You need to show more context -- more details -- for us to answer your repeated request for answers.  Give us all the information we need at once:

 

-- AVR model

-- Toolchain and version

-- Clock speed

-- Complete test program

-- Description of what you expect, and what is happening

 

Then you will get "solutions".  [and still discussion of why you think the toolchain-provided facilities, created and vetted by experts, are not optimal]

 

You can put lipstick on a pig, but it is still a pig.

I've never met a pig I didn't like, as long as you have some salt and pepper.

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yogendra1 wrote:
But we want know why it wont work for 2 asm instruction are there any Atmel restrictions ?
yogendra1 wrote:
Hi ALL Got it we have to include #define __SFR_OFFSET 0 without this, it selects full range of SFR register location

>>You<< have chosen to use the GCC toolchain.

 

Thus, >>you<< have to understand the conventions of the toolchain and language that >>you<< have chosen to use.

 

In this particular case, besides not giving complete information, you chose to use some chode written for a different toolchain.  Your first results wern't encouraging, were they?

 

And you (and your team?) are railing against "buggy" microcontrollers/toolchains.  With approaches as you are taking, I'll be surprised if you don't run into similar situations no matter what architecture you are working with.

 

I just posted CodeVision's EEPROM byte read routine in https://www.avrfreaks.net/comment...

004636 99f9      	SBIC EECR,EEWE
004637 cffe      	RJMP __EEPROMRDB
004638 93ff      	PUSH R31
004639 b7ff      	IN   R31,SREG
00463a 94f8      	CLI
00463b bda1      	OUT  EEARL,R26
00463c bdb2      	OUT  EEARH,R27
00463d 9af8      	SBI  EECR,EERE
00463e b5e0      	IN   R30,EEDR
00463f bfff      	OUT  SREG,R31
004640 91ff      	POP  R31
004641 9508      	RET

Does it have more instructions and more cycles than your posted code?  YES IT DOES!  Does it also take care of disabling interrupts during the critical time, as the datasheet says, so that your application will work properly?  YES IT DOES!  Does your code do that?  NO IT DOES NOT.

 

So indeed, you only save those cycles and still have a properly functioning application only if your application never invokes your code with global interrupts enabled.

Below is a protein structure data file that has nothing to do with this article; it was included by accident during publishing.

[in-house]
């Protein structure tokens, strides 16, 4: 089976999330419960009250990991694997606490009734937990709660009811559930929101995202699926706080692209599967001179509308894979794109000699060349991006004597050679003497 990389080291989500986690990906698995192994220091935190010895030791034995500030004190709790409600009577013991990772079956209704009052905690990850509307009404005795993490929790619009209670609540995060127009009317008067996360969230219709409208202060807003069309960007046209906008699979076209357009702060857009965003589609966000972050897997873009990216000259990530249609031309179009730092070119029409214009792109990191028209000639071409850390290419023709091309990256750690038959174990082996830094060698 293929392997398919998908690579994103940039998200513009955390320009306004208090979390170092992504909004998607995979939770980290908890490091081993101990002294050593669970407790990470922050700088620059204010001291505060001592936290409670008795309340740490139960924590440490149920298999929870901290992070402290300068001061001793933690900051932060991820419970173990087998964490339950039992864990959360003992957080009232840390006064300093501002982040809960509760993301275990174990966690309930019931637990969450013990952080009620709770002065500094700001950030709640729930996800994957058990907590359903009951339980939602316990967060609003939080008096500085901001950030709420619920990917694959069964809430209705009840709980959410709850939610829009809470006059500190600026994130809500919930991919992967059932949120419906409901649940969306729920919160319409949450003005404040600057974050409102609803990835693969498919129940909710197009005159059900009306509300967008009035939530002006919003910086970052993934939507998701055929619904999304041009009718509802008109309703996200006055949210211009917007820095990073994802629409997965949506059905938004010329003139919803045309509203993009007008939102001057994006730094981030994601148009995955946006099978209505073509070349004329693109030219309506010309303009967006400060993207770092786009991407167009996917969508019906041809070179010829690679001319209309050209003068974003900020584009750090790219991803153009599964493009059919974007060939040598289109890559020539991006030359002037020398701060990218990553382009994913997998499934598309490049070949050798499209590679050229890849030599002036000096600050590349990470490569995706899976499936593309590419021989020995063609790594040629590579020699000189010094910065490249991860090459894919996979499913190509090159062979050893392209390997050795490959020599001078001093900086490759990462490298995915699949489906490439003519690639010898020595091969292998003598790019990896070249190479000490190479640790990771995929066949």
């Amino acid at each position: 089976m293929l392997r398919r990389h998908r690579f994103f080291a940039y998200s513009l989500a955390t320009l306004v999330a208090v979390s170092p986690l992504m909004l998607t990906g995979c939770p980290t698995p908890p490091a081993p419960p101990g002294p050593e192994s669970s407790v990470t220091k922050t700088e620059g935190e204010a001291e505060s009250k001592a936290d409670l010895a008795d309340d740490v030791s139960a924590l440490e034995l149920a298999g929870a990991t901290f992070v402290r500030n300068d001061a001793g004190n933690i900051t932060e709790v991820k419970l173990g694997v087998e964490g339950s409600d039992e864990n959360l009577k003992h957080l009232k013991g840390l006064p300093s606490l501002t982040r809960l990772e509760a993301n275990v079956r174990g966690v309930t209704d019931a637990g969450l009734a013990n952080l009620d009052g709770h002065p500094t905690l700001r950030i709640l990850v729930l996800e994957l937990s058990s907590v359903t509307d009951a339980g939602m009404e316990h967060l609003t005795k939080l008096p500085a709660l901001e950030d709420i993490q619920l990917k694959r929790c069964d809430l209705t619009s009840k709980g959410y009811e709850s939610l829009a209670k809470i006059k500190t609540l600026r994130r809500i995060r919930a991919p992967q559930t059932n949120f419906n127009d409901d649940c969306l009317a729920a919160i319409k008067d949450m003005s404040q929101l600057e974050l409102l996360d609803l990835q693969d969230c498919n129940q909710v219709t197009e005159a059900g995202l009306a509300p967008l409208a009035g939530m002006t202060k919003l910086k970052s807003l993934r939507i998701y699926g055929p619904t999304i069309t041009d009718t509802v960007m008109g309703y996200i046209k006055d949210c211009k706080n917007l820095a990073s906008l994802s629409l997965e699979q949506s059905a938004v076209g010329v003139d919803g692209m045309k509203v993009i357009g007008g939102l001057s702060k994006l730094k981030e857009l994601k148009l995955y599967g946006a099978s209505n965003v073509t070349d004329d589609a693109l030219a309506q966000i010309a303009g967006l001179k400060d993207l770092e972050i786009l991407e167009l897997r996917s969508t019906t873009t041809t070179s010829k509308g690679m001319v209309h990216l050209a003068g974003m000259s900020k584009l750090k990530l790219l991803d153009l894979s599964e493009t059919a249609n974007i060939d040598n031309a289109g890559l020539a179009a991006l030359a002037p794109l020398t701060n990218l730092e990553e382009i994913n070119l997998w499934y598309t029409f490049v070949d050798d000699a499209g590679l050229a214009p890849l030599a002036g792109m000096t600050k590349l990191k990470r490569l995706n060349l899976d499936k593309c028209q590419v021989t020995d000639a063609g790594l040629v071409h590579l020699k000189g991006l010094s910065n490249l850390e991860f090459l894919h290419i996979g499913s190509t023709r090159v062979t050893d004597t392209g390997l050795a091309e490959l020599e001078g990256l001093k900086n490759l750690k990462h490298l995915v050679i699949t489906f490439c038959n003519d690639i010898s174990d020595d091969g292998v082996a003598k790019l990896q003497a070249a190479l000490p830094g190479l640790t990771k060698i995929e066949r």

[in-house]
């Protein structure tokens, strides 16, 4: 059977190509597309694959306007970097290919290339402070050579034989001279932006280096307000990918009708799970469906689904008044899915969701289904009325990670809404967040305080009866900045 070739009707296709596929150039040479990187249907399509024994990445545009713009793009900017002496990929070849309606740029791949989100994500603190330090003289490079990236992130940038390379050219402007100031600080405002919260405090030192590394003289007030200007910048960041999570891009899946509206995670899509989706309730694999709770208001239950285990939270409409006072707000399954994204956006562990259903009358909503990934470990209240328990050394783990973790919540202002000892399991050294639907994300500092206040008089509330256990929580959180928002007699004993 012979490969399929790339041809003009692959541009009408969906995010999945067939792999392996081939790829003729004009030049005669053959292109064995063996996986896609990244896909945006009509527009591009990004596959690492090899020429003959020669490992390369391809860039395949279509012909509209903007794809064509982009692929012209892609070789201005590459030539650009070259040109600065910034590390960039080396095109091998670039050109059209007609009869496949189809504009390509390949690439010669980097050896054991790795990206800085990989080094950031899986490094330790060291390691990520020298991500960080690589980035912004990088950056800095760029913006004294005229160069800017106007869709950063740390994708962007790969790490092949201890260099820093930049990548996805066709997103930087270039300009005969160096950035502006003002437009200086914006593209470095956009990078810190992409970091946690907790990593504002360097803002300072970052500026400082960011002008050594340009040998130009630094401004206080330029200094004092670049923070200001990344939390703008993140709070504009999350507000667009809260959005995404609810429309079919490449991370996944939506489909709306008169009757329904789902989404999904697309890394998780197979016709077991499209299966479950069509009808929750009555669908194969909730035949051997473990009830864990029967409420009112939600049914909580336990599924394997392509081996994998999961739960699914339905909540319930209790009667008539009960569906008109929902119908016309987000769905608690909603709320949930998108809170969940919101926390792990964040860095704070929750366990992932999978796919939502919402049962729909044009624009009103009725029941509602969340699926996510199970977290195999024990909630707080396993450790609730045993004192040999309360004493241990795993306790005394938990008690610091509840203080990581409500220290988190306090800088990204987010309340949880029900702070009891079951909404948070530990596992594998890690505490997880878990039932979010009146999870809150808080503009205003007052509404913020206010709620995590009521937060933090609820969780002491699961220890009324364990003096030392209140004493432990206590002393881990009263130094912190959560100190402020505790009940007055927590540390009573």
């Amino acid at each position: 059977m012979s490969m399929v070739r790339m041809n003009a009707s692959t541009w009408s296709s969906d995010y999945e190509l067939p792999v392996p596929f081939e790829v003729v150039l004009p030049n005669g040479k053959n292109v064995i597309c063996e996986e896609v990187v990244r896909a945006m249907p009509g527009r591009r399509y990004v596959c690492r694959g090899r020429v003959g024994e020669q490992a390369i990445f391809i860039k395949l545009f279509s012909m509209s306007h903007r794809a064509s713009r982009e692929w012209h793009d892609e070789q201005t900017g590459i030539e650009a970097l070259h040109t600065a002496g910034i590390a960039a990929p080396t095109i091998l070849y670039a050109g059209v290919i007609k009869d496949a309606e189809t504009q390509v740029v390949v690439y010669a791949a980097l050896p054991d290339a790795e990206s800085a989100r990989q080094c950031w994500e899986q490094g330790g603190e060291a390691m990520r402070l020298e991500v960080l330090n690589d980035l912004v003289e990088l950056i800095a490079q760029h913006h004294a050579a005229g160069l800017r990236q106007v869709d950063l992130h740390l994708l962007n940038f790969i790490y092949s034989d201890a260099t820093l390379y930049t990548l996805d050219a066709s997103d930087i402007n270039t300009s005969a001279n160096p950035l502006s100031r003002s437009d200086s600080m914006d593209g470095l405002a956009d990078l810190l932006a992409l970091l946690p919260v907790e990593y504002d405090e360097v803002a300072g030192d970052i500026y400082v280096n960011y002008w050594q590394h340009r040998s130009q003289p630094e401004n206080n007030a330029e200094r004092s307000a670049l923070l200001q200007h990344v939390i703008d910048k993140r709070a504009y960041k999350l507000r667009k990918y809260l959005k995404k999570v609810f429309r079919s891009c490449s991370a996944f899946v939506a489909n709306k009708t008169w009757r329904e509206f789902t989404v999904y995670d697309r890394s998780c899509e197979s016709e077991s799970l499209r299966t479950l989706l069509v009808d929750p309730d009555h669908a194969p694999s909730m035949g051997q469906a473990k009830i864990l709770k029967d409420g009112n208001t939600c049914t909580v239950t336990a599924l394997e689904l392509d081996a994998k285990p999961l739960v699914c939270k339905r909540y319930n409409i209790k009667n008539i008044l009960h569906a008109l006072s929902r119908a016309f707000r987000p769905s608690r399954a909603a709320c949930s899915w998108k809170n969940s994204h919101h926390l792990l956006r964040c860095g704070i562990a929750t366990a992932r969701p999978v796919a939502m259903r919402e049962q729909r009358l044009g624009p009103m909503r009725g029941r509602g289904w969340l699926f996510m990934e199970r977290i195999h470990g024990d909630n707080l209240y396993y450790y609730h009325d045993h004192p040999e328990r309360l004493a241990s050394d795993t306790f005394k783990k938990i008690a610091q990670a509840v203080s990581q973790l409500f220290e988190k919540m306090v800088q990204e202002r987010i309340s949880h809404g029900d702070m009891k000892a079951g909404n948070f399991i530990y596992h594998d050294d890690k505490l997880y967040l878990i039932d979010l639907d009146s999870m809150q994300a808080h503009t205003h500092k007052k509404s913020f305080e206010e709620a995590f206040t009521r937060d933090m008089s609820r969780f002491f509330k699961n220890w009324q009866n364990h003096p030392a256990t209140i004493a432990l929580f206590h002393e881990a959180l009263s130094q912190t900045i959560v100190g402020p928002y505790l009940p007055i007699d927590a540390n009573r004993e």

You can put lipstick on a pig, but it is still a pig.

I've never met a pig I didn't like, as long as you have some salt and pepper.

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I can understand waiting for a previous write to complete.    Before you can issue any other EEPROM commands.   (Or SPM writes)

 

I can understand the reason for disabling interrupts when you are using a critical 4-cycle sequence to initiate a write.    An intervening ISR() would upset the 4-cycle restriction.

 

I do not see why you should disable interrupts when you read the EEPROM.

 

Regarding the Original Post.   I am sure that GCC, CV, ... library code will use an efficient ASM sequence.

I doubt if an app will notice any difference between C or any other language.

 

Reading is quick.   Writing is slow.    It is always worth using Update instead of Write.   It avoids a write when the EEPROM already has the desired value.   This improves throughput and is kind to the EEPROM endurance.

 

David.

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david.prentice wrote:
I do not see why you should disable interrupts when you read the EEPROM.

 

I used to know the answer to that.  But I'm older now, and we tend to forget things. ;)

 

I generally avoid EEPROM operations in ISRs. (I don't want the chance of being "stuck" for a few milliseconds.)  But in the general case, doesn't that help to make the EEPROM operation atomic?

 

Is the answer to your question "because the datasheet says so"?